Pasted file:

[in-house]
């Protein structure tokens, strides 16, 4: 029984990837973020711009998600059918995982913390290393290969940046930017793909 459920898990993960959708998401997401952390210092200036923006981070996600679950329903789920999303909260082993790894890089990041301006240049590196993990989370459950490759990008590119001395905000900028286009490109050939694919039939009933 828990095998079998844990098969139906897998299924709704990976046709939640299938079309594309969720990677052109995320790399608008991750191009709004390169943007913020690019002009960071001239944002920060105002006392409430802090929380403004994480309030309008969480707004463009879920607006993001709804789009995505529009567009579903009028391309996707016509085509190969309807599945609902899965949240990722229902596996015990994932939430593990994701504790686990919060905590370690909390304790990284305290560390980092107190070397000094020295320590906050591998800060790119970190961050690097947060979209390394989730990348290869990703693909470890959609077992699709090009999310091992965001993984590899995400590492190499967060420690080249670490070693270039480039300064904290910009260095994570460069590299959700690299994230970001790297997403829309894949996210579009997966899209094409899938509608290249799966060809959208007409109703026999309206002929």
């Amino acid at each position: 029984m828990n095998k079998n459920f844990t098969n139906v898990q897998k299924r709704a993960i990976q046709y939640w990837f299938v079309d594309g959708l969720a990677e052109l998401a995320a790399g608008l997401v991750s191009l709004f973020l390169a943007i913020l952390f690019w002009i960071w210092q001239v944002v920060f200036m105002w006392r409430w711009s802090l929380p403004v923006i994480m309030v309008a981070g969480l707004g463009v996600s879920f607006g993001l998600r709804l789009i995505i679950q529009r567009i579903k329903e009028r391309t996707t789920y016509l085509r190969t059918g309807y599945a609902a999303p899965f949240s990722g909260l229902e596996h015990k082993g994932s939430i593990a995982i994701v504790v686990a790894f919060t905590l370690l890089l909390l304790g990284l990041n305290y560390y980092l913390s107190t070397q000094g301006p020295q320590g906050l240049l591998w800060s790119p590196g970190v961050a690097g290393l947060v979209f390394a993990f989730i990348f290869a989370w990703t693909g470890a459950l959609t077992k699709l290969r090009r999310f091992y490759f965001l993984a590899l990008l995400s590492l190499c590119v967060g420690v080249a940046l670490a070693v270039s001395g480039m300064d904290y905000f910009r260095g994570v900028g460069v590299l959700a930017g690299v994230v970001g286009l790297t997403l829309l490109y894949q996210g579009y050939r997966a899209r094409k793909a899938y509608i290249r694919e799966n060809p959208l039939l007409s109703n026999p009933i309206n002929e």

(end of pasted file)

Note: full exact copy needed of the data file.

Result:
[in-house]
């Protein structure tokens, strides 16, 4: 029984990837973020711009998600059918995982913390290393290969940046930017793909 459920898990993960959708998401997401952390210092200036923006981070996600679950329903789920999303909260082993790894890089990041301006240049590196993990989370459950490759990008590119001395905000900028286009490109050939694919039939009933 828990095998079998844990098969139906897998299924709704990976046709939640299938079309594309969720990677052109995320790399608008991750191009709004390169943007913020690019002009960071001239944002920060105002006392409430802090929380403004994480309030309008969480707004463009879920607006993001709804789009995505529009567009579903009028391309996707016509085509190969309807599945609902899965949240990722229902596996015990994932939430593990994701504790686990919060905590370690909390304790990284305290560390980092107190070397000094020295320590906050591998800060790119970190961050690097947060979209390394989730990348290869990703693909470890959609077992699709090009999310091992965001993984590899995400590492190499967060420690080249670490070693270039480039300064904290910009260095994570460069590299959700690299994230970001790297997403829309894949996210579009997966899209094409899938509608290249799966060809959208007409109703026999309206002929």
């Amino acid at each position: 029984m828990n095998k079998n459920f844990t098969n139906v898990q897998k299924r709704a993960i990976q046709y939640w990837f299938v079309d594309g959708l969720a990677e052109l998401a995320a790399g608008l997401v991750s191009l709004f973020l390169a943007i913020l952390f690019w002009i960071w210092q001239v944002v920060f200036m105002w006392r409430w711009s802090l929380p403004v923006i994480m309030v309008a981070g969480l707004g463009v996600s879920f607006g993001l998600r709804l789009i995505i679950q529009r567009i579903k329903e009028r391309t996707t789920y016509l085509r190969t059918g309807y599945a609902a999303p899965f949240s990722g909260l229902e596996h015990k082993g994932s939430i593990a995982i994701v504790v686990a790894f919060t905590l370690l890089l909390l304790g990284l990041n305290y560390y980092l913390s107190t070397q000094g301006p020295q320590g906050l240049l591998w800060s790119p590196g970190v961050a690097g290393l947060v979209f390394a993990f989730i990348f290869a989370w990703t693909g470890a459950l959609t077992k699709l290969r090009r999310f091992y490759f965001l993984a590899l990008l995400s590492l190499c590119v967060g420690v080249a940046l670490a070693v270039s001395g480039m300064d904290y905000f910009r260095g994570v900028g460069v590299l959700a930017g690299v994230v970001g286009l790297t997403l829309l490109y894949q996210g579009y050939r997966a899209r094409k793909a899938y509608i290249r694919e799966n060809p959208l039939l007409s109703n026999p009933i309206n002929e």